Astrid Pujari, MD
Column: May 30, 2006
You’ve probably heard the quote, “An ounce of prevention is worth a pound of cure.” And when it comes to physical health, I think most doctors would agree. That is why primary care providers spend so much time talking about things like exercising and quitting smoking.
On the other hand, prevention is a radical new idea when it comes to our emotional and mental health. In conventional medicine, we seem to focus on “mental health” only when there is a problem – depression, anxiety, and addiction, for example. But we spend precious little time talking to people about emotional wellness.
The irony is that, in the end, most of us want to be happy. And I think medicine has made the assumption that if you aren’t depressed, you must be happy – or at least “fine,” whatever that is.
But the road to happiness, in my experience, is very different than the road to “not depressed.” On the road to “not depressed” you can afford to coast – perhaps – as long as you don’t hit a major crisis or change in terrain. But the road to happiness takes hard work. Contrary to what many people would tell you, people don’t just randomly “become happy.” They work at it. They practice. They take care of their emotional health with the same attention others would give to their cholesterol or weight.
That’s not to say that depression, or other issues, are necessarily the result of poor emotional care. I believe that they are real illnesses, with real biology, and that even the best laid plans can go awry. On the other hand, I also think that if we are really interested in comprehensive and holistic prevention, it is essential that we include emotional and mental health in the package – and not just physical health. Too often we focus on the outside, only to realize that when the tire hits the road, it’s our insides that make the difference.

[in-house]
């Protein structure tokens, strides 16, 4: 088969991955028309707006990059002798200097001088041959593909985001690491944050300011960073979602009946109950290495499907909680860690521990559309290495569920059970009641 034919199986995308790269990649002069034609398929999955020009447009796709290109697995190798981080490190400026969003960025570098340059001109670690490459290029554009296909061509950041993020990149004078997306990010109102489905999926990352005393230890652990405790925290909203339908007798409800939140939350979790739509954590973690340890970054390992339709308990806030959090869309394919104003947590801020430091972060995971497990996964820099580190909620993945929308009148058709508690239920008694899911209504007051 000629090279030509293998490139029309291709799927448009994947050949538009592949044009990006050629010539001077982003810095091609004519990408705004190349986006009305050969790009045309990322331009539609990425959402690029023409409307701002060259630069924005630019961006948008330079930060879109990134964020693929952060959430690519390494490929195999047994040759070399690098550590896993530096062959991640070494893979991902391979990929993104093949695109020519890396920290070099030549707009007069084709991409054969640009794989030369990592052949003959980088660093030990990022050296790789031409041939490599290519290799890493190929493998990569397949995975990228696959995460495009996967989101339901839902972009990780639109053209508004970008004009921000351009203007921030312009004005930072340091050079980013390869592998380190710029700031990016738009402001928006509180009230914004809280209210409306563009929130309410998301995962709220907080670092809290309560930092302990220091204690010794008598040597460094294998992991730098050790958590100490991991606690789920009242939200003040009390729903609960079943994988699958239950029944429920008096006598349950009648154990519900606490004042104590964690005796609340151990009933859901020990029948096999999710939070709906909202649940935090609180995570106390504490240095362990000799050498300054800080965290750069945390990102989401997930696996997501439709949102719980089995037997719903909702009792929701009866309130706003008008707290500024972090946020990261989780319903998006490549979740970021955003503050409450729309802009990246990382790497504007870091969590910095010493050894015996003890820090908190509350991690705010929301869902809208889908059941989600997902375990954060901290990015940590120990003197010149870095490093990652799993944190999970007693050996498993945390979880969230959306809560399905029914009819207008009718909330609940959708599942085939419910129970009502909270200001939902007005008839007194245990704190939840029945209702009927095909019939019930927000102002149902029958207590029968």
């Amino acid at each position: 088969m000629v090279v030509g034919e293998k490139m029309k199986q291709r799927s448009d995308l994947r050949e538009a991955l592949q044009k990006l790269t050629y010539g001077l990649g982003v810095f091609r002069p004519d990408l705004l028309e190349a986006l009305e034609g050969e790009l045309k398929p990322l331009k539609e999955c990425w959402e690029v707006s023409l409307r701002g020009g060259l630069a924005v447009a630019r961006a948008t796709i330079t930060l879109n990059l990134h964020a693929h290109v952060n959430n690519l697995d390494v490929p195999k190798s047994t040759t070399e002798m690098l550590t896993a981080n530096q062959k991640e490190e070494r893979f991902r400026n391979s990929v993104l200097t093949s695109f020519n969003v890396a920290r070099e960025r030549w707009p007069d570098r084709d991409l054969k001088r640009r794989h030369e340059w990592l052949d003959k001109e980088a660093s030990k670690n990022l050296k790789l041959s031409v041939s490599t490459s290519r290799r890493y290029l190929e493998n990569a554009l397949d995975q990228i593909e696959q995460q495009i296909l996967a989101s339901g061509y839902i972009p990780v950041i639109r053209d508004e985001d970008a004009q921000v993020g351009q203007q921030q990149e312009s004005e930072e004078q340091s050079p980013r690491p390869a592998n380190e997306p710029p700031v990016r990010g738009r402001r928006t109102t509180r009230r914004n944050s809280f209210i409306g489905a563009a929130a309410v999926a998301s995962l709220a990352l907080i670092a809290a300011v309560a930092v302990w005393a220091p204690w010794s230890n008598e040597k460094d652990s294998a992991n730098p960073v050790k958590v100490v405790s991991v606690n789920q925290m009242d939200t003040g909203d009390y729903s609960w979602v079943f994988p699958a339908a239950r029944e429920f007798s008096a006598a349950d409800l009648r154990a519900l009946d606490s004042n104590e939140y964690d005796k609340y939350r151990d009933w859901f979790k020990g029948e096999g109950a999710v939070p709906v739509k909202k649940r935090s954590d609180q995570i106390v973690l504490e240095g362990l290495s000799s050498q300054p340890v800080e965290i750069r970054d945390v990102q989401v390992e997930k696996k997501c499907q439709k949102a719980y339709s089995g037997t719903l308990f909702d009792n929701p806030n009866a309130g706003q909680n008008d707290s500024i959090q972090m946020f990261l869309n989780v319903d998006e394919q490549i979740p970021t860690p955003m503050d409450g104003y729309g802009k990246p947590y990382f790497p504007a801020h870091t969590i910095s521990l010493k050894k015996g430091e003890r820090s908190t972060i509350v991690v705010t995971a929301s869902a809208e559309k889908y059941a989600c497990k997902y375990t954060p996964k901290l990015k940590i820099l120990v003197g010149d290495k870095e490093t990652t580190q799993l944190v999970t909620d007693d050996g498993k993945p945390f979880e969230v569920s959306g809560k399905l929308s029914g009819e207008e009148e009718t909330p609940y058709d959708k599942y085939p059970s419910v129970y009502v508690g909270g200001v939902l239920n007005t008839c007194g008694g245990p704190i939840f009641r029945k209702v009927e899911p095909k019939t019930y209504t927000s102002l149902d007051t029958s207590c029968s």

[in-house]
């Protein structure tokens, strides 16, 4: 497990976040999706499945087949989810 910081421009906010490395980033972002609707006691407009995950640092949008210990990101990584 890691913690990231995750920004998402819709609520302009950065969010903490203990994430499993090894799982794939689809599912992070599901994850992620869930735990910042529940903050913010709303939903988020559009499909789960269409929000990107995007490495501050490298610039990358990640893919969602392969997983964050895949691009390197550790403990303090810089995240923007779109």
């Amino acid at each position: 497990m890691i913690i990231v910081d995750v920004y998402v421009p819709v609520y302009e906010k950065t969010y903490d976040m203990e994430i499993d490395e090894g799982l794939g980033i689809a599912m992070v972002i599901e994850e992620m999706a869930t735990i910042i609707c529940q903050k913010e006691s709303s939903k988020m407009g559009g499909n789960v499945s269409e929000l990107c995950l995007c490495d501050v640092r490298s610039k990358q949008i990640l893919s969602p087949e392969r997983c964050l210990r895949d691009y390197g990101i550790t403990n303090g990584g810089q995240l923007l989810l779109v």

That being said, the good news is that medicine is changing. One proof of that is the emerging field of “positive psychology,” the study of what brings us happiness, satisfaction, and meaning in life. I read a wonderful article some time ago by Dr. Paul Hershberger, in which he describes a few simple techniques which have been shown to promote positive emotions, including happiness. Let me share a few of them with you here. For more information, I recommend you go to this link to read the full article. www.stfm.org/fmhub/fm2005/October/Paul630.pdf
- Every night, take the time to write down three good things that happened during the day, and then write why you think it happened. Gratitude is a powerful way to help people move from focusing on the negative to the positive. In one small study, doing this daily for one week helped people to feel less depressed up to 3 months later.
- Share good news as often as possible. Encourage others when they tell you good news. One researcher found that every time we share good news, we reinforce those feelings in ourselves and in others. Our relationships also tend to be stronger and more positive.
- Focus on cultivating one of the five following qualities – love, hope, gratitude, curiosity, or vitality. The field of positive psychology has a list of 24 different qualities that they describe as character strengths. These five were found in one study to have the closest link to life satisfaction.
- Don’t go for best. Go for satisfactory. Instead thinking that we need to get the latest and greatest new dishwasher – or whatever the item is – the goal here is to decide what the basic criteria are that you want to meet, and get the first option that meets those criteria. This approach saves emotional energy, time, and “buyer’s remorse.”